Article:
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As Americans with student loan debt brace for their monthly payments to restart and recover from the recent sting of the Supreme Court’s ruling against loan forgiveness, some groups are looking to the workplace as a firewall to funnel aid to borrowers.
SHRM, a group representing human resources professionals, called on Congress and state legislatures “to pass policies that support employees and employers,” according to a June 30 statement issued after the Supreme Court nixed the Biden administration’s debt cancellation plan.
Specifically, they want bigger tax breaks for workplace education benefits and an entrenchment of tax policy that’s otherwise slated to end in a few years. Advocates argue such tweaks would help put education on a more equal footing with mainstay benefits for retirement and health care, for which employers also get tax breaks.
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SHRM also called for businesses to “support their workers as they navigate their student debt challenges.” Debt payments, which have been on pause for over three years, are poised to restart in October.
Cody Hounanian, executive director of the Student Debt Crisis Center, said he isn’t surprised to see an “all-hands-on-deck approach” given the current environment for borrowers, which he called “a recipe for a disastrous situation.”
17% of employers offer some kind of student loan aid
Few employers offer student loan benefits, which can take many forms.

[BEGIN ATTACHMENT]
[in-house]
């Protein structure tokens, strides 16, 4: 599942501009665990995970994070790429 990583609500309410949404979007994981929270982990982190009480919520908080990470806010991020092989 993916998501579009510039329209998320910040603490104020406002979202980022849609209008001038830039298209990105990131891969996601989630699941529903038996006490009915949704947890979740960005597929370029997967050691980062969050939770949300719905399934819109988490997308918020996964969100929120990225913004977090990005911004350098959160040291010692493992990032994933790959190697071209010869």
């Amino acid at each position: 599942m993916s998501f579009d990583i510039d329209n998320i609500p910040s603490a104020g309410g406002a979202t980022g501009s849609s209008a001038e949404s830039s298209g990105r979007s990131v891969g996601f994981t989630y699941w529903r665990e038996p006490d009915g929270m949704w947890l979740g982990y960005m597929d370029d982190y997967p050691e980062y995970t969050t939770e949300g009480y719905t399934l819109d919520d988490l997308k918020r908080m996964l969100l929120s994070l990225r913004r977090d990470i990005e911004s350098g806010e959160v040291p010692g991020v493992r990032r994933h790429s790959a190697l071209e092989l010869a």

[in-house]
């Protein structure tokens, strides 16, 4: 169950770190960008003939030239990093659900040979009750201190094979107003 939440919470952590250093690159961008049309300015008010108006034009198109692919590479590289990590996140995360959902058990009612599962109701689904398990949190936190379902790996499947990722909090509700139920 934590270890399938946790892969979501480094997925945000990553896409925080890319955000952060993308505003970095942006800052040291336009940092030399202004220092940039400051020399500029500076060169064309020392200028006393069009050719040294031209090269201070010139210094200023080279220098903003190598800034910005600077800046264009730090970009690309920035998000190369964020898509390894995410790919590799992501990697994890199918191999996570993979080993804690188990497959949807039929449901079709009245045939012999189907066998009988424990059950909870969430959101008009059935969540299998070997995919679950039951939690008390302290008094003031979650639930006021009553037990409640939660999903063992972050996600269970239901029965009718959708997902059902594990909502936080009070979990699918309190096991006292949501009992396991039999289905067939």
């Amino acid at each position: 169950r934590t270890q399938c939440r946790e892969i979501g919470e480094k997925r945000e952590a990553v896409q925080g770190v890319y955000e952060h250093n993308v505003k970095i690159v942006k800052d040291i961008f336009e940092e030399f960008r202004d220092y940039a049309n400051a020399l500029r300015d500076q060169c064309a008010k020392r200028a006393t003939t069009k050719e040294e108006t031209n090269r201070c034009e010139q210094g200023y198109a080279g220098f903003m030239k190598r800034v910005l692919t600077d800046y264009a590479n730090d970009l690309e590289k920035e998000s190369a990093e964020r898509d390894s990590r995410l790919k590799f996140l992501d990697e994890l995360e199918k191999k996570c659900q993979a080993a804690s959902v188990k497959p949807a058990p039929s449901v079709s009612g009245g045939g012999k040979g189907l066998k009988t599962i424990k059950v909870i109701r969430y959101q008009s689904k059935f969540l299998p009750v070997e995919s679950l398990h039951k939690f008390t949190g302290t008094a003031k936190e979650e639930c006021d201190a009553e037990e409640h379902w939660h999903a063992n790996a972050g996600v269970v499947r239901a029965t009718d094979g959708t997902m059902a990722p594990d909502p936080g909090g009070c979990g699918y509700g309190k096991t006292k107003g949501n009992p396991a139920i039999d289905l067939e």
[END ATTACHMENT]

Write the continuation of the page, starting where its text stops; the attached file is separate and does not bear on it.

Seventeen percent offer some type of student loan assistance, according to a 2021 survey by the Employee Benefit Research Institute. Another 31% planned to offer some type of assistance in the next year or two, the poll found.
The most popular workplace programs don’t offer direct relief for student loan payments.
For instance, about four in 10 employers that offer assistance do so via contributions into the 401(k) accounts of borrowers who are paying off student debt.
There are two other popular routes: debt payment counseling or education, and granting access to 401(k) loans — in essence, allowing an employee to borrow against their retirement savings to repay student debt.
“It seems like retirement savings is the constant here,” said Will Hansen, executive director of Plan Sponsor Council of America, a group that represents employers offering workplace retirement programs. “We’re now being used as the vehicle to assist with other financial habits, from student loans to emergency savings.”
Many workers, especially younger ones, prefer student loan payment assistance over more traditional benefits such as a 401(k) match, according to a Lending Tree survey.
More than half, 54%, of workers ages 18 to 24 held that opinion. The share declined to 45% for those ages 25 to 34, and to 39% for 55- to 64 year-olds, according to the poll, conducted in 2016.
There should be student-loan-related “enticements” in employee compensation packages, said Derrick Johnson, president and CEO of the NAACP, who called student loans “a personal crisis for far too many Americans.”
“Just like 401(k) and health benefits, there should be some type of assistance and support for employees to get out of this debt,” said Johnson. “There’s a role for the corporate community to step up and offer that level of support,” he added.
Of course, the best policy route would be for lawmakers to give financial assistance to student loan borrowers directly, instead of via workplace tax breaks, he added.
A valuable tax break for borrowers will end in 2026